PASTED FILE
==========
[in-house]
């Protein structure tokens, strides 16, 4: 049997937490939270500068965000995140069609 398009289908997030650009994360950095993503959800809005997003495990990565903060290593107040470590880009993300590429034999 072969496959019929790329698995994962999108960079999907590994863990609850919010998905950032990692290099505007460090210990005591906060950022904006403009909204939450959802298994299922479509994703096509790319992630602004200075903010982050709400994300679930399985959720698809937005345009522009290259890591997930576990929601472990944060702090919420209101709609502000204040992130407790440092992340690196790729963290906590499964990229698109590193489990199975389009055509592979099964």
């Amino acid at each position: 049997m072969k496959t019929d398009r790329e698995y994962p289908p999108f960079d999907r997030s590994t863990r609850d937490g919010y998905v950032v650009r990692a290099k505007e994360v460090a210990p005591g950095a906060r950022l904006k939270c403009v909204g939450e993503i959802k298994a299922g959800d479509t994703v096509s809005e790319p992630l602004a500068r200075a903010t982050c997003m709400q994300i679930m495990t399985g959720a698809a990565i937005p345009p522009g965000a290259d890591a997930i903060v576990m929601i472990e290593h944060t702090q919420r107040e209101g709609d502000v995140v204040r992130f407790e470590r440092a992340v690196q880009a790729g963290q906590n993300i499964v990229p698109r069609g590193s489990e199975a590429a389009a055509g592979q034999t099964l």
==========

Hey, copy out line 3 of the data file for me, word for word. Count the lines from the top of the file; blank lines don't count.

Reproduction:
């Amino acid at each position: 049997m072969k496959t019929d398009r790329e698995y994962p289908p999108f960079d999907r997030s590994t863990r609850d937490g919010y998905v950032v650009r990692a290099k505007e994360v460090a210990p005591g950095a906060r950022l904006k939270c403009v909204g939450e993503i959802k298994a299922g959800d479509t994703v096509s809005e790319p992630l602004a500068r200075a903010t982050c997003m709400q994300i679930m495990t399985g959720a698809a990565i937005p345009p522009g965000a290259d890591a997930i903060v576990m929601i472990e290593h944060t702090q919420r107040e209101g709609d502000v995140v204040r992130f407790e470590r440092a992340v690196q880009a790729g963290q906590n993300i499964v990229p698109r069609g590193s489990e199975a590429a389009a055509g592979q034999t099964l």